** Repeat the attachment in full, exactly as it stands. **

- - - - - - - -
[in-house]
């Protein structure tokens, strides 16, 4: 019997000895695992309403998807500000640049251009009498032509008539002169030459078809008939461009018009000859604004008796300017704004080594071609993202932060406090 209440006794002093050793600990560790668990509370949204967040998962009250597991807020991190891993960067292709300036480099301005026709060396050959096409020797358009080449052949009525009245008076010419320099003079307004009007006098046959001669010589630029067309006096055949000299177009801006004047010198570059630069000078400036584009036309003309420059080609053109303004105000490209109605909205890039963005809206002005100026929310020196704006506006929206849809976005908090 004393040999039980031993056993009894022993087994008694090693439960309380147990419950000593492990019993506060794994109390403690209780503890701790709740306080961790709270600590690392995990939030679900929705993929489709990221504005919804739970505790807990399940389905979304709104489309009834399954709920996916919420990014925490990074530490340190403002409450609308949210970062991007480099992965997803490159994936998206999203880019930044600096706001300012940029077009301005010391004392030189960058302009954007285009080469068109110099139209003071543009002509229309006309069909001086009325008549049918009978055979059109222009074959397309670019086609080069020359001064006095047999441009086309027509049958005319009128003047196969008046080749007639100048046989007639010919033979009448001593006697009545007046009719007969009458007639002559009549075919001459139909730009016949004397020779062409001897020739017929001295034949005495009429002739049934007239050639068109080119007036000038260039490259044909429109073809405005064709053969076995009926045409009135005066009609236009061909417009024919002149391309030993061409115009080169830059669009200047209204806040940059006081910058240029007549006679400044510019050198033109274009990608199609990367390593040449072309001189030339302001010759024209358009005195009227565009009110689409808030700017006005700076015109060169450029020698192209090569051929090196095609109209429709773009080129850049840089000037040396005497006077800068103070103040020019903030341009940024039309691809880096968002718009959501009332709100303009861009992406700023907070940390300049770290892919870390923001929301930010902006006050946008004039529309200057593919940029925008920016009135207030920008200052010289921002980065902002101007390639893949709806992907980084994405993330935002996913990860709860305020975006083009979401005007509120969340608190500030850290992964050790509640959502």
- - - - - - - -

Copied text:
[in-house]
């Protein structure tokens, strides 16, 4: 019997000895695992309403998807500000640049251009009498032509008539002169030459078809008939461009018009000859604004008796300017704004080594071609993202932060406090 209440006794002093050793600990560790668990509370949204967040998962009250597991807020991190891993960067292709300036480099301005026709060396050959096409020797358009080449052949009525009245008076010419320099003079307004009007006098046959001669010589630029067309006096055949000299177009801006004047010198570059630069000078400036584009036309003309420059080609053109303004105000490209109605909205890039963005809206002005100026929310020196704006506006929206849809976005908090 004393040999039980031993056993009894022993087994008694090693439960309380147990419950000593492990019993506060794994109390403690209780503890701790709740306080961790709270600590690392995990939030679900929705993929489709990221504005919804739970505790807990399940389905979304709104489309009834399954709920996916919420990014925490990074530490340190403002409450609308949210970062991007480099992965997803490159994936998206999203880019930044600096706001300012940029077009301005010391004392030189960058302009954007285009080469068109110099139209003071543009002509229309006309069909001086009325008549049918009978055979059109222009074959397309670019086609080069020359001064006095047999441009086309027509049958005319009128003047196969008046080749007639100048046989007639010919033979009448001593006697009545007046009719007969009458007639002559009549075919001459139909730009016949004397020779062409001897020739017929001295034949005495009429002739049934007239050639068109080119007036000038260039490259044909429109073809405005064709053969076995009926045409009135005066009609236009061909417009024919002149391309030993061409115009080169830059669009200047209204806040940059006081910058240029007549006679400044510019050198033109274009990608199609990367390593040449072309001189030339302001010759024209358009005195009227565009009110689409808030700017006005700076015109060169450029020698192209090569051929090196095609109209429709773009080129850049840089000037040396005497006077800068103070103040020019903030341009940024039309691809880096968002718009959501009332709100303009861009992406700023907070940390300049770290892919870390923001929301930010902006006050946008004039529309200057593919940029925008920016009135207030920008200052010289921002980065902002101007390639893949709806992907980084994405993330935002996913990860709860305020975006083009979401005007509120969340608190500030850290992964050790509640959502």